I’m going to start off by saying this is not a technical article about the top 10 tips on how to improve the SEO of your site while migrating platforms. There are tons of good articles on the web for that. Rather I’m approaching this as many business owners would, trying to identify what are the key things you need to be aware of. This is what I've discovered from talking to dozens of solution architects and senior developers at SilverStripe who have been in the trenches during complex site migrations.
Setting the scene
SEO. Search Engine Optimisation. It's a staple to anyone who wants to get noticed on the internet – even more so if you’re a small/medium sized business. The difference in getting displayed on the first page vs. the second page of a search engine could have a massive impact on the amount of time and effort you spend drawing visitors to your site.
So naturally, when it comes to upgrading to a new platform, many businesses hesitate. Whether that be from outgrowing their existing platform or requiring more specialised functionality. On top of the technical tasks, there’s an uneasy uncertainty around how the change would impact their SEO equity (that was won an inch at a time, scaling up the unforgiving search engine mountain).
However, despite all these unknowns, this is definitely not the first time anyone has moved sites to a new platform. Are these concerns legitimate or simply unfounded? Let's get into the meat!
In a nutshell, it's just like moving a house
As a website grows, and new capabilities are needed, one would inevitability face the challenge of upgrading their website/platform. It's like having a new baby. All of a sudden, the needs of the house (platform) changes, we need an extra room, a bigger car, a warmer house.
To meet the needs we generally have two options. We can either upgrade the existing house (website) or if we can’t upgrade, move our contents to another house that accommodates our new requirements (i.e. migrating website to a new platform).
So what's it gotta do with SEO?
Everything! In the real world, if you were to move houses, after finding a new place and moving stuff, one would have to go about changing their address for their banking, insurance, as well as telling your friends and relatives where you are going to live (unless you don’t want them to know). We would want to make sure that everything and everyone gets directed to our new address.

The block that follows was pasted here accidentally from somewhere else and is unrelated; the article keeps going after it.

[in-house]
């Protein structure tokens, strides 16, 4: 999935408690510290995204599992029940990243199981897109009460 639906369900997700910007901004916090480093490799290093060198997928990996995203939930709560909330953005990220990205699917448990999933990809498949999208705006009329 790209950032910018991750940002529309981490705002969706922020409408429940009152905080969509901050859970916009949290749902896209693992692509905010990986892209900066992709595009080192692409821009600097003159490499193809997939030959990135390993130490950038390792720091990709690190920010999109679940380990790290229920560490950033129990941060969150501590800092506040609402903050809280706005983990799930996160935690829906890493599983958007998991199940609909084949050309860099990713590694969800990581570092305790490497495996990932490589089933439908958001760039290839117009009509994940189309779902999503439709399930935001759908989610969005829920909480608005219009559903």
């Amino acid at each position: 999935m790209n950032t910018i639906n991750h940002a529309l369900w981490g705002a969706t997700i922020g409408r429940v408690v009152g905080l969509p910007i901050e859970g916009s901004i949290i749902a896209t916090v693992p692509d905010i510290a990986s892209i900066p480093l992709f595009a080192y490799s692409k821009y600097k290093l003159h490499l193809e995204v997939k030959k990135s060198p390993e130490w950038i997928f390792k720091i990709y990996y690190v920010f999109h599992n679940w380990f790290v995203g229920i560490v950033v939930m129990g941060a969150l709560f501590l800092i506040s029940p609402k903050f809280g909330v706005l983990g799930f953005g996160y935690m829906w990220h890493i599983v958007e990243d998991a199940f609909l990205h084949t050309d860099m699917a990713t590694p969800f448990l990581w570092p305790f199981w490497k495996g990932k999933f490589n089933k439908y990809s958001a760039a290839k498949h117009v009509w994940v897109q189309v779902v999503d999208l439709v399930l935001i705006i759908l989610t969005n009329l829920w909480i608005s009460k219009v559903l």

This is the same for moving platforms. They are called 301 redirects. They will need to be set up to ensure that everything going to the old address gets redirected to your new address. For SEO this is rather important. It tells Google that your addresses have changed and to update its search listings with the new address. You could only imagine what would happen if you were to move house and didn’t tell anyone where you went. So unless your website addresses are going to remain unchanged, consider investigating into 301 redirects (in SilverStripe Platform this is usually done by our migration team).
Is your house set up for guests?
Now that your family and friends know where to find you, we also want to arrange all our contents so that they are inviting and positioned where people expect. This is your standard SEO work. For example, one would ensure that the sofa is not missing from the lounge. It sounds absurd, but there are many websites out there that have links that go to missing pages, i.e. nowhere!
Although a bad user experience doesn’t directly correlate to bad SEO, it does make the content less relevant. Relevancy, however, is really important for SEO. Search engines generally aim to provide users the most relevant content, and websites with a bad structure and broken links don't inspire confidence that the content is up-to-date and relevant. I’ve included a couple of sites that will help you get started.
- Look into tools and guides from Google.
Google Webmaster Tools is a brilliant site aimed at helping site owners understand how Google looks at their sites. It also suggests actions to improve your website's searchability such as including a sitemap and having a better site structure.
- Consider using third-party analysis tools.
SEO analysis tools like Screamingfrog (PC/Mac) and integrity (Mac) are excellent – helping you identify areas of your site that can improve such as broken links and duplicate pages.
So, to answer the question
Would moving my site onto a different platform impact my SEO? Yes! But not necessarily for the worse. Remembering to redirect your addresses and understanding how your new platform organises your content is a solid step in getting it right.